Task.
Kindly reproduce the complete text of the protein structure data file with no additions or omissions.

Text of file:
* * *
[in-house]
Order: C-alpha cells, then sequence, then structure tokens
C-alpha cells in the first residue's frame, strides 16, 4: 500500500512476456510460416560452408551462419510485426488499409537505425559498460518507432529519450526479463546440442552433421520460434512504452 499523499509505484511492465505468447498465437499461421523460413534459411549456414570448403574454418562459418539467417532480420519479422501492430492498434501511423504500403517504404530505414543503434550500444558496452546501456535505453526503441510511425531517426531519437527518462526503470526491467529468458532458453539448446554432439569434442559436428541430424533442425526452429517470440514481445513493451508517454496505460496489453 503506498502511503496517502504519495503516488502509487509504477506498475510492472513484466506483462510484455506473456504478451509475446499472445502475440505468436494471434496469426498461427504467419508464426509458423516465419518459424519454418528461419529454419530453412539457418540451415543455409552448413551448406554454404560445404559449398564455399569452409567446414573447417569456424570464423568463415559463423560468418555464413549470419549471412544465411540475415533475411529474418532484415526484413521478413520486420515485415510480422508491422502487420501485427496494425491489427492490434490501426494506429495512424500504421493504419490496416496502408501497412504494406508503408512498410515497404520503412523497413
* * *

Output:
[in-house]
Order: C-alpha cells, then sequence, then structure tokens
C-alpha cells in the first residue's frame, strides 16, 4: 500500500512476456510460416560452408551462419510485426488499409537505425559498460518507432529519450526479463546440442552433421520460434512504452 499523499509505484511492465505468447498465437499461421523460413534459411549456414570448403574454418562459418539467417532480420519479422501492430492498434501511423504500403517504404530505414543503434550500444558496452546501456535505453526503441510511425531517426531519437527518462526503470526491467529468458532458453539448446554432439569434442559436428541430424533442425526452429517470440514481445513493451508517454496505460496489453 503506498502511503496517502504519495503516488502509487509504477506498475510492472513484466506483462510484455506473456504478451509475446499472445502475440505468436494471434496469426498461427504467419508464426509458423516465419518459424519454418528461419529454419530453412539457418540451415543455409552448413551448406554454404560445404559449398564455399569452409567446414573447417569456424570464423568463415559463423560468418555464413549470419549471412544465411540475415533475411529474418532484415526484413521478413520486420515485415510480422508491422502487420501485427496494425491489427492490434490501426494506429495512424500504421493504419490496416496502408501497412504494406508503408512498410515497404520503412523497413